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from The American Heritage® Dictionary of the English Language, 5th Edition.

  • transitive verb To hold the attention of or occupy in an agreeable fashion.
  • transitive verb To cause to laugh or smile by being funny.
  • transitive verb Archaic To delude or deceive.

from The Century Dictionary.

  • To cause to muse; absorb or engage in meditation; occupy or engage wholly; bewilder; puzzle.
  • To keep in expectation, as by flattery, plausible pretenses, and the like; delude; keep in play.
  • To fix the attention of agreeably; engage the fancy of; cause to feel cheerful or merry; entertain; divert: as, to amuse an audience with anecdotes or tricks, or children with toys.
  • Synonyms Amuse, Divert, Entertain, Beguile, occupy, please, enliven. Amuse may imply merely the prevention of the tedium of idleness or emptiness of mind: as, I can amuse myself by looking out at the window; or it may suggest a stronger interest: as, I was greatly amused by their tricks. Divert is to turn the attention aside, and (in the use considered here) to something light or mirthful. Entertain is to engage and sustain the attention by something of a pleasing and perhaps instructive character, as conversation; hence the general name entertainment for lectures, exhibitions, etc., designed to interest in this way. “Whatever amuses serves to kill time, to lull the faculties and banish reflection; it may be solitary, sedentary, and lifeless: whatever diverts causes mirth and provokes laughter; it will be active, lively, and tumultuous: whatever entertains acts on the senses and awakens the understanding; it must be rational and is mostly social.” Crabb. Beguile is, figuratively, to cheat one out of weariness, of dull time, etc. The word is as often thus applied to the thing as to the person: as, to beguile a weary hour; to beguile one of his cares.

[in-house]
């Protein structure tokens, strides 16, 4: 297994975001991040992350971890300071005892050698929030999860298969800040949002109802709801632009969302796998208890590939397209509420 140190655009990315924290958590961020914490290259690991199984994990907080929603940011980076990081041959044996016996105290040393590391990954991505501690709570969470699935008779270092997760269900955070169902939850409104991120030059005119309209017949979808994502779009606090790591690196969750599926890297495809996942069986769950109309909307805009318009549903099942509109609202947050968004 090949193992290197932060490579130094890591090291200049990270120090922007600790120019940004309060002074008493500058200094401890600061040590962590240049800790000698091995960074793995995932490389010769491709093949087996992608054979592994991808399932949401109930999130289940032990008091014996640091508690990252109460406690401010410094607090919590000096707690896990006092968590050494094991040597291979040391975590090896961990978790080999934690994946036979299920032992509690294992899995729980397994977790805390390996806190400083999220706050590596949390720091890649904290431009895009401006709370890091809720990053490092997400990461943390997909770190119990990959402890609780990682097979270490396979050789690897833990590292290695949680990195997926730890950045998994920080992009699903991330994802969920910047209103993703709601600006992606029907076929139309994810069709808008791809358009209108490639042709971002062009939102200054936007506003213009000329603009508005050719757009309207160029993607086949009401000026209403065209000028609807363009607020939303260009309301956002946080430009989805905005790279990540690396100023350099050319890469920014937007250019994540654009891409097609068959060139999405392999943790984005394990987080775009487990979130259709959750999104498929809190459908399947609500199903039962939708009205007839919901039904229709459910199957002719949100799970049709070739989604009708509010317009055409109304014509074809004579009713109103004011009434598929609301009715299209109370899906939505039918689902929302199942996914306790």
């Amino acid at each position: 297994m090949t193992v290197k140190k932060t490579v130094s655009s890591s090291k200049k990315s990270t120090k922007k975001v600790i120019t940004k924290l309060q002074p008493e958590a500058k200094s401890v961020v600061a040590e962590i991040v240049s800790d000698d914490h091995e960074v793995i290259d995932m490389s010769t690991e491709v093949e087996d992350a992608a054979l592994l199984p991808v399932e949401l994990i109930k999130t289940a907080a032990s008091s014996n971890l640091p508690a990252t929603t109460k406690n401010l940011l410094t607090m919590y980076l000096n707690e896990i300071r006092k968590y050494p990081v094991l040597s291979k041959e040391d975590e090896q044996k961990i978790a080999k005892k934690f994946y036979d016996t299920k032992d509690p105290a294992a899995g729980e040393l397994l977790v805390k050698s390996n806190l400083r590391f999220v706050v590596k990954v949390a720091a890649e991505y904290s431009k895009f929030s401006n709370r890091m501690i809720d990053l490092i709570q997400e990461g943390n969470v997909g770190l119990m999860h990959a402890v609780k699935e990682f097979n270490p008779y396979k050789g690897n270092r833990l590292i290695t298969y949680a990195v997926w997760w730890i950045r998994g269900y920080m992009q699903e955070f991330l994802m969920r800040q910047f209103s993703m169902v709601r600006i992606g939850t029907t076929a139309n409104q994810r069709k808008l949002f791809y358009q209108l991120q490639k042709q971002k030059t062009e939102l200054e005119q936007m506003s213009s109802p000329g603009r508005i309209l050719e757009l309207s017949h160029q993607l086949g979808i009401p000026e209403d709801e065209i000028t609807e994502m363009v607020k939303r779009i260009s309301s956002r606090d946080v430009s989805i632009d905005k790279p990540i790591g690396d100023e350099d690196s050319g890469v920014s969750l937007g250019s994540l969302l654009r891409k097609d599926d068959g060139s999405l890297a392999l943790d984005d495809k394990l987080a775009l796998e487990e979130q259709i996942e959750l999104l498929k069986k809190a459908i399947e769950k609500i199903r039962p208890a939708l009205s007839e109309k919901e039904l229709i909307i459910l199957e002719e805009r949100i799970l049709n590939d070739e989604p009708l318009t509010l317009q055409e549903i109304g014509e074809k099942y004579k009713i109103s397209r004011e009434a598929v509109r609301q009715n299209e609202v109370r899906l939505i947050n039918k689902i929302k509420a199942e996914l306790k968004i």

• To muse; meditate.

from the GNU version of the Collaborative International Dictionary of English.

  • intransitive verb obsolete To muse; to mediate.
  • transitive verb obsolete To occupy or engage the attention of; to lose in deep thought; to absorb; also, to distract; to bewilder.
  • transitive verb To entertain or occupy in a pleasant manner; to stir with pleasing or mirthful emotions; to divert.
  • transitive verb To keep in expectation; to beguile; to delude.

from , Creative Commons Attribution/Share-Alike License.

  • verb transitive To entertain or occupy in a pleasant manner; to stir with pleasing emotions.
  • verb To cause laughter, to be funny.
  • verb transitive, archaic To keep in expectation; to beguile; to delude.
  • verb transitive, archaic To divert attention, to distract, to bewilder.

from WordNet 3.0 Copyright 2006 by Princeton University. All rights reserved.

  • verb make (somebody) laugh
  • verb occupy in an agreeable, entertaining or pleasant fashion


from The American Heritage® Dictionary of the English Language, 4th Edition

[From Old French amuser, to stupefy : a-, to (from Latin ad-; see ad–) + muser, to stare stupidly; see muse.]

from Wiktionary, Creative Commons Attribution/Share-Alike License

From Middle English amusen ("to mutter, be astonished, gaze meditatively on"), from Middle French amuser ("to amuse, divert, babble"), from Old French amuser ("to stupefy, waste time, be lost in thought"), from a- + muser ("to stare stupidly at, gape, wander, waste time, loiter, think carefully about, attend to"), of uncertain and obscure origin. Cognate with Occitan musa ("idle waiting"), Italian musare ("to gape idly about"). Possibly from Old French *mus ("snout") from Proto-Romance *mūsa (“snout”) (—compare Medieval Latin mūsum ("muzzle, snout")), from Proto-Germanic *mū- (“muzzle, snout”), from Proto-Indo-European *mū- (“lips, muzzle”). Compare North Frisian müs, mös ("mouth"), German Maul ("muzzle, snout").


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  • amuses meaning has gone from "to stupify" to "to entertain"

    September 8, 2009

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